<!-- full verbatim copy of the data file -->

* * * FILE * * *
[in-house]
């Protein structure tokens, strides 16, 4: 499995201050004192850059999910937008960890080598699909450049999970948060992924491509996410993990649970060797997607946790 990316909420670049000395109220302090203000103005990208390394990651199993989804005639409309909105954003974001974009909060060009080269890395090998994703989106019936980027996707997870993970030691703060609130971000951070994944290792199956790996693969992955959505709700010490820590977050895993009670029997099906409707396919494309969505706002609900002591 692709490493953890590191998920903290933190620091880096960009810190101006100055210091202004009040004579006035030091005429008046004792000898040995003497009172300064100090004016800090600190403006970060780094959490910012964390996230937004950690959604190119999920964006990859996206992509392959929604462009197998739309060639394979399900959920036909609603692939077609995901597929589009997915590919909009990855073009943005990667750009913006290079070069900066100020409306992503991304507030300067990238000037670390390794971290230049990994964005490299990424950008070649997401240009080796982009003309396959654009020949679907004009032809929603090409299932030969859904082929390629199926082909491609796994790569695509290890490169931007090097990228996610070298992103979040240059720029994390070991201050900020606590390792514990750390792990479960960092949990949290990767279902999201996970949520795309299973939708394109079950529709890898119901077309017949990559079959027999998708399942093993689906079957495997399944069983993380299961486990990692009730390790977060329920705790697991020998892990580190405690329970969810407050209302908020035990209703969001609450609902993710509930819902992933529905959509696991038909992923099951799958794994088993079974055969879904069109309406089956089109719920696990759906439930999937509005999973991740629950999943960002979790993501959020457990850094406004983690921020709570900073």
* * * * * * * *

[in-house]
């Protein structure tokens, strides 16, 4: 499995201050004192850059999910937008960890080598699909450049999970948060992924491509996410993990649970060797997607946790 990316909420670049000395109220302090203000103005990208390394990651199993989804005639409309909105954003974001974009909060060009080269890395090998994703989106019936980027996707997870993970030691703060609130971000951070994944290792199956790996693969992955959505709700010490820590977050895993009670029997099906409707396919494309969505706002609900002591 692709490493953890590191998920903290933190620091880096960009810190101006100055210091202004009040004579006035030091005429008046004792000898040995003497009172300064100090004016800090600190403006970060780094959490910012964390996230937004950690959604190119999920964006990859996206992509392959929604462009197998739309060639394979399900959920036909609603692939077609995901597929589009997915590919909009990855073009943005990667750009913006290079070069900066100020409306992503991304507030300067990238000037670390390794971290230049990994964005490299990424950008070649997401240009080796982009003309396959654009020949679907004009032809929603090409299932030969859904082929390629199926082909491609796994790569695509290890490169931007090097990228996610070298992103979040240059720029994390070991201050900020606590390792514990750390792990479960960092949990949290990767279902999201996970949520795309299973939708394109079950529709890898119901077309017949990559079959027999998708399942093993689906079957495997399944069983993380299961486990990692009730390790977060329920705790697991020998892990580190405690329970969810407050209302908020035990209703969001609450609902993710509930819902992933529905959509696991038909992923099951799958794994088993079974055969879904069109309406089956089109719920696990759906439930999937509005999973991740629950999943960002979790993501959020457990850094406004983690921020709570900073």